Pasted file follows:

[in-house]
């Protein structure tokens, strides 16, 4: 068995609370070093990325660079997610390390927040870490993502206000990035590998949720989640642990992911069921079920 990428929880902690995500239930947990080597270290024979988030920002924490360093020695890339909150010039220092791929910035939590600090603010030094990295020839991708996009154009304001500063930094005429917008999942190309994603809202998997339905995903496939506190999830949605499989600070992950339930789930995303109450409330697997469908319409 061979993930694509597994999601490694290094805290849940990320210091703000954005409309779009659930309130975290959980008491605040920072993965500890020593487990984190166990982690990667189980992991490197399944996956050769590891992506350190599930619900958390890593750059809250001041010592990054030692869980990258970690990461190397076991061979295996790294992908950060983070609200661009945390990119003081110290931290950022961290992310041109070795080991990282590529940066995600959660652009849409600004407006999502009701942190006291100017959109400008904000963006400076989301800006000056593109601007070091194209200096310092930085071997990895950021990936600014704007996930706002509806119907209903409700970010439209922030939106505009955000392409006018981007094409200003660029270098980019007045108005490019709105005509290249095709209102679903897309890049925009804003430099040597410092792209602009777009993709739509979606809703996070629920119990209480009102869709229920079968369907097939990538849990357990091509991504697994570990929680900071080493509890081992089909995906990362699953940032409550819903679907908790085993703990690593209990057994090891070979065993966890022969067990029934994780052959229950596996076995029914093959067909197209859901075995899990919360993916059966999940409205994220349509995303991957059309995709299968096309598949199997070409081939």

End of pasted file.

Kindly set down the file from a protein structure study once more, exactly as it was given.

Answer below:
[in-house]
């Protein structure tokens, strides 16, 4: 068995609370070093990325660079997610390390927040870490993502206000990035590998949720989640642990992911069921079920 990428929880902690995500239930947990080597270290024979988030920002924490360093020695890339909150010039220092791929910035939590600090603010030094990295020839991708996009154009304001500063930094005429917008999942190309994603809202998997339905995903496939506190999830949605499989600070992950339930789930995303109450409330697997469908319409 061979993930694509597994999601490694290094805290849940990320210091703000954005409309779009659930309130975290959980008491605040920072993965500890020593487990984190166990982690990667189980992991490197399944996956050769590891992506350190599930619900958390890593750059809250001041010592990054030692869980990258970690990461190397076991061979295996790294992908950060983070609200661009945390990119003081110290931290950022961290992310041109070795080991990282590529940066995600959660652009849409600004407006999502009701942190006291100017959109400008904000963006400076989301800006000056593109601007070091194209200096310092930085071997990895950021990936600014704007996930706002509806119907209903409700970010439209922030939106505009955000392409006018981007094409200003660029270098980019007045108005490019709105005509290249095709209102679903897309890049925009804003430099040597410092792209602009777009993709739509979606809703996070629920119990209480009102869709229920079968369907097939990538849990357990091509991504697994570990929680900071080493509890081992089909995906990362699953940032409550819903679907908790085993703990690593209990057994090891070979065993966890022969067990029934994780052959229950596996076995029914093959067909197209859901075995899990919360993916059966999940409205994220349509995303991957059309995709299968096309598949199997070409081939």